Politics: New York Times: Obama just misspoke when he said you could 'keep' your plan
Published by: Robert Laurie on Sunday November 3rd, 2013
He didn't lie, you see. He "misspoke" hundreds of times over a period of years.
Well, that didn't last long. After a week of admitting the truth about the President's Obamacare failure, the New York Times is back to doing what it does best: spinning the President's hokum. Today, they're taking on the 'evil' congressional Republicans who would dare suggest that Obama lied when he said "If you like your current plan, you can keep it." According to the NYT editorial board, that wasn't a lie. Obama simply "misspoke."
From their Sunday editorial:
Congressional Republicans have stoked consumer fears and confusion with charges that the health care reform law is causing insurers to cancel existing policies and will force many people to pay substantially higher premiums next year for coverage they don’t want. That, they say, violates President Obama’s pledge that if you like the insurance you have, you can keep it.
Mr. Obama clearly misspoke when he said that. By law, insurers cannot continue to sell policies that don’t provide the minimum benefits and consumer protections required as of next year. So they’ve sent cancellation notices to hundreds of thousands of people who hold these substandard policies.
But insurers are not allowed to abandon enrollees. They must offer consumers options that do comply with the law, and they are scrambling to retain as many of their customers as possible with new policies that are almost certain to be more comprehensive than their old ones.
First of all, it's not "hundreds of thousands" who are losing their current coverage. It's "two million and counting." We're sure the New York Times simply "misspoke" and regret their painfully obvious error.
More importantly, there's an clear problem with the NYT spin. How, exactly, can the editorial board explain the fact that the President "misspoke" hundreds of times - over a four year period - each time uttering the exact same phrase? Why, that almost seems like some kind of "willful misspeaking" designed to help him get re-elected.
To be blunt, you'd have to be insane to believe that the President ever "misspoke" since he knew all the way back in 2010 that millions would lose their coverage.
His "you can keep it" snake oil was a blatant, oft-repeated, bald-faced lie designed to bamboozle low info voters across the electoral spectrum. He was well aware that telling millions of Americans their insurance was about to be eliminated, and replaced with something more expensive, would have doomed his chances for a 2nd term. So, instead, he perpetrated the most extensive lie-a-thon in American political history.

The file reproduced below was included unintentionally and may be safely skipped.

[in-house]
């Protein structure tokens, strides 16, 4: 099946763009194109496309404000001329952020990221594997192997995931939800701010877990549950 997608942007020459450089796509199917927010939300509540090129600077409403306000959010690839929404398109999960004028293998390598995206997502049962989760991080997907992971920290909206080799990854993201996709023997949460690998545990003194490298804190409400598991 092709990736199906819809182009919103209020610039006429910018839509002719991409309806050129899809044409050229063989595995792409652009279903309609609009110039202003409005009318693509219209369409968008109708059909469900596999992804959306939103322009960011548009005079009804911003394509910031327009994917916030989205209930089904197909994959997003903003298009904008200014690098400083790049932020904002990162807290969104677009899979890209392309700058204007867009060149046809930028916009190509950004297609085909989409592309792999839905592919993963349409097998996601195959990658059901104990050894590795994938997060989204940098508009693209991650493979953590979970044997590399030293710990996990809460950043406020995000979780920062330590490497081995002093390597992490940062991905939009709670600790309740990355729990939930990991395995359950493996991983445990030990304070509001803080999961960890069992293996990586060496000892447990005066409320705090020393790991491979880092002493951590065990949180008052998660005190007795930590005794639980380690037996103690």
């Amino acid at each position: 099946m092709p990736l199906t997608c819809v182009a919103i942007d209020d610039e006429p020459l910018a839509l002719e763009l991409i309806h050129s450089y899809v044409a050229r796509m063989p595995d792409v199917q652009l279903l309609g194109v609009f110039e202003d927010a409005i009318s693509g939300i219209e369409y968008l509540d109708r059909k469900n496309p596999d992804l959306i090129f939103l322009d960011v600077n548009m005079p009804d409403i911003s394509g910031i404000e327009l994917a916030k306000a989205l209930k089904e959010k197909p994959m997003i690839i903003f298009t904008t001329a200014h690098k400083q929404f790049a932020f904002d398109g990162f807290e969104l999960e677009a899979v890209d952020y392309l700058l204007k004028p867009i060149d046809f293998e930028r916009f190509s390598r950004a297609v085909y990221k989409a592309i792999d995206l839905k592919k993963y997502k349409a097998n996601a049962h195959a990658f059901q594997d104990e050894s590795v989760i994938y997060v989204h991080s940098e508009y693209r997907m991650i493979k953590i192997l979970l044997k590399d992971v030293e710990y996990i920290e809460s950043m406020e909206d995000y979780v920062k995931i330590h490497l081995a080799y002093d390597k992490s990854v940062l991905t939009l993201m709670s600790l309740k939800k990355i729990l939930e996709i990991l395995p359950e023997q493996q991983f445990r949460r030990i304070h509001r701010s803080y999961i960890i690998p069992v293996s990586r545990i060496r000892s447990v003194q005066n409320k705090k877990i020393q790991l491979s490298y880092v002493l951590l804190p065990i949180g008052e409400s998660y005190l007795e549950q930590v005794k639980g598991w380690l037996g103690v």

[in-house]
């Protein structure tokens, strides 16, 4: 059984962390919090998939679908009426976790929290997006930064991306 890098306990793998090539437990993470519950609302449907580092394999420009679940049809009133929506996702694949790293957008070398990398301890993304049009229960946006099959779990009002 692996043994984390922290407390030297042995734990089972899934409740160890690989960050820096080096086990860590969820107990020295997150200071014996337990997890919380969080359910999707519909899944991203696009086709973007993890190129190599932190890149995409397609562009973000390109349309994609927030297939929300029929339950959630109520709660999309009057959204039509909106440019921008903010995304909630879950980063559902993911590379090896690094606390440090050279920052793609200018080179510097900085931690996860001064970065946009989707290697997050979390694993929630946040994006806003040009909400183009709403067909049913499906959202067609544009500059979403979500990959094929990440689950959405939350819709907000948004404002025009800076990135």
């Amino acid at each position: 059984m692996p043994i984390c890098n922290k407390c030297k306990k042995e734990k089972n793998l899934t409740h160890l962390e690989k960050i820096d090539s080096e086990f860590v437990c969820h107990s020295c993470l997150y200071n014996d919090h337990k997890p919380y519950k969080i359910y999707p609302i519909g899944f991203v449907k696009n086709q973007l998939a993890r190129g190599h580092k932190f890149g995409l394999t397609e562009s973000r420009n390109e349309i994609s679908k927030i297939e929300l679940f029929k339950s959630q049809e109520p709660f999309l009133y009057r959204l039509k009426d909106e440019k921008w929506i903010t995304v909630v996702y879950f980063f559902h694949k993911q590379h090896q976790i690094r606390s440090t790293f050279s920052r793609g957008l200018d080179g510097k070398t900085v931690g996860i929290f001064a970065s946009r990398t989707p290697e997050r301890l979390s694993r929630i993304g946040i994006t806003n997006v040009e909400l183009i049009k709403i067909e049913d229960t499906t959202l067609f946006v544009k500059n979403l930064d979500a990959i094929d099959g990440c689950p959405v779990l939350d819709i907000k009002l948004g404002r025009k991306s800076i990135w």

Now, the truth of his "signature legislation" has become self evident and his faithful media allies are desperate to save him from three years as a lame duck.
The New York Times piece provides us with the White House blueprint going forward: Obama meant to say that if you like your insurance, you can keep your current insurer. No, you can't keep your current plan, but the company that offered it will present you with a much more expensive policy with a higher deductible - and the President has decided that's better for you. If you choose not to accept the pricier upgrade, well, that's your problem. No one forced you to refuse - you made that decision all on your own.
It's a little like telling someone who's leased a Ford Focus that their car is being taken away. Don't worry though; it's being replaced with a massive F-150 pickup. It's way more expensive, uses way more gas, and you probably don't need any of its more expensive features, but you're going to pay for it whether you like it or not. No one refused to lease you a car - they just refused to lease you the affordable car that you liked, because the President has decided that this gigantic one is better.
If people such as the New York Times editorial board are to be believed, no one is "losing their insurance." Anyone who claims otherwise is simply an ignorant ingrate who's refusing to accept the benevolence being foisted upon them.